Bill calls on U.S. to transfer Government risks to private sector capital

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A piece of legislation that is passing through the U.S. government houses at the moment calls on the United States government to be more proactive in transferring insurance related risks from federal programs to the private market.

H.R. 5381, also known as the “Government Risk and Taxpayer Exposure Reduction Act of 2018” or the “GRATER Act of 2018” has already been passed by voice by an important government committee, the House Oversight and Government
Reform Committee, and now insurance and reinsurance industry organisations are adding their backing to aid the bill’s passage.

The bill calls for the U.S. government to minimise credit, guarantee, and insurance risk associated with all Federal Government programs, by transferring the risk to the private sector at market terms.

It would make this policy and mandate that government entities looked to reduce risk within Federal programs as much as possible, using “a variety of financial instruments in a sustained and transparent manner.”

In addition the bill would mandate that it becomes “the policy of the United States to utilize to the maximum extent possible, the use of private risk capacity, consistent with the goals and purposes of such programs and awards.”

If enacted, those Federal government entities that control programs that have exposure would have to develop risk management and transfer plans, to demonstrate how they intend to minimise risk to taxpayers and to the government as a whole.

Insurance and private market risk capacity should be used to help in de-risking the U.S. government, ensuring that programs can be sustainably run and risk removed from creating a burden for the taxpayer, under the bill.

The bill itself is short and sweet, simply putting the onus on the Federal program owners to operate a robust strategy of risk management and risk transfer, leveraging private market capacity, which could include both insurance or reinsurance markets, as well as the capital markets through insurance-linked securities (ILS).

Industry organisations the Reinsurance Association of America (RAA), the Council of Insurance Agents & Brokers (CIAB), alongside a range of other interested consumer and taxpayer linked think-tanks and non-profits, have together called for the bill to be passed urgently.

In a letter to U.S. House of Representatives Speaker Paul Ryan and Minority Leader Nancy Pelosi, the group say that the risk transfer the bill would mandate would see federal program beneficiaries, taxpayers, federally backed programs and the private sector all benefiting from the bills successful passage.

“The bill would require an evaluation of federal risk and potential risk transfer opportunities while encouraging initiatives to transfer federal risk to the capital markets and reinsurance where appropriate and authorized by law,” the group explained.

The group’s letter continues, “If the bill is fully realized, federal program beneficiaries likely would benefit from improved program risk management and funding certainty, particularly in the aftermath of anomalous events resulting in the need for unanticipated and unappropriated, increased costs. Taxpayers would be relieved from carrying the full financial burden of risks currently retained by the federal government. The capital markets and reinsurance can help federal programs and operations improve risk-management, resilience, and to deleverage through risk-sharing, reducing both liability and cost.”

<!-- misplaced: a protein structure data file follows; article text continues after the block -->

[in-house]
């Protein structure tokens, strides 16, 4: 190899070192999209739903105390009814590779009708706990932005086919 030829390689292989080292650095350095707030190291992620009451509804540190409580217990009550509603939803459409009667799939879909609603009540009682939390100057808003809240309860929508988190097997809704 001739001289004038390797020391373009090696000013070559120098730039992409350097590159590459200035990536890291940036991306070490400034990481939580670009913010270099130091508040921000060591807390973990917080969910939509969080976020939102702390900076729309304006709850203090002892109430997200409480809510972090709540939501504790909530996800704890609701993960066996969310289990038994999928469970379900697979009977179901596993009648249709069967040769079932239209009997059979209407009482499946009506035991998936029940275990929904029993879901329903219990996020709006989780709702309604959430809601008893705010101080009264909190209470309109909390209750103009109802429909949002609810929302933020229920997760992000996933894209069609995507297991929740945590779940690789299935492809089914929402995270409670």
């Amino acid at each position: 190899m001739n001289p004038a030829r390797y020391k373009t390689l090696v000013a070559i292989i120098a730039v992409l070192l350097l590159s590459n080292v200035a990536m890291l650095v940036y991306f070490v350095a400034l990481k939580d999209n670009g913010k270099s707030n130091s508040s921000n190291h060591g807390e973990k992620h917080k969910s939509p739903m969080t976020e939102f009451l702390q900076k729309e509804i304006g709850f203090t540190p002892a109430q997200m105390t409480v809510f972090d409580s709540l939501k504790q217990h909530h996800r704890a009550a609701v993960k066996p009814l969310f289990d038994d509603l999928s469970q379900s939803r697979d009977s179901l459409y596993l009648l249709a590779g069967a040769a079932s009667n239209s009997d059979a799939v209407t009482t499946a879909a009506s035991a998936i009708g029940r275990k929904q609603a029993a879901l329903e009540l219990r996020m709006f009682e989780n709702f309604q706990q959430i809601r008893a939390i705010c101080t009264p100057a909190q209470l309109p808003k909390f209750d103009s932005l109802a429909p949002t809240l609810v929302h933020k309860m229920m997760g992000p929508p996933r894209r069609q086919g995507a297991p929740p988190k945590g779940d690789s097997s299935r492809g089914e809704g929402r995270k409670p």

The ability of reinsurance and capital markets to absorb the exposures that government put on their taxpayers, through self-insuring, is not in question. The issue has always been the motivation to transfer that risk and to pay for it, which governments have largely chosen to neglect over the years aside from specific areas of exposure.

By mandating that federal entities have a risk management and transfer strategy to reduce risk to taxpayers much more of this self-insured risk could be released to the private markets, with the ILS market likely to benefit from the opportunity to absorb its share.

The group of organisations highlight the example of FEMA’s National Flood Insurance Program (NFIP), saying that the way it has utilised reinsurance and capital markets to de-risk and then benefitted from a payout after hurricane Harvey, shows that private market solutions to transfer disaster risk work and reduce the exposure the federal government would more typically retain.

The NFIP’s reinsurance program, alongside other examples such as the mortgage GSE’s use of reinsurance and capital markets, as well as the EXIM Bank’s risk transfer arrangements, are all prime examples of the benefits this bill could bring.

“These programs potentially can serve as a model for other federal programs and risks ultimately borne by the taxpayer,” the group wrote.

Governments typically retain huge amounts of exposure to natural catastrophes and other risks, with the exposure often ending up falling on the taxpayer when the worst happens and events cause a drain on the economy.

By proactively assessing these risks, creating strategies and plans to manage and build resilience to them, and utilising the financial markets to transfer the risk to entities better able to absorb it, the U.S. government would be doing its taxpayers a service, while also preparing itself for a more sustainable future.

The role of insurance, reinsurance and ILS capital, as well as instruments such as catastrophe bonds, is clear as a capacity source to help government’s de-risk themselves and this applies globally.

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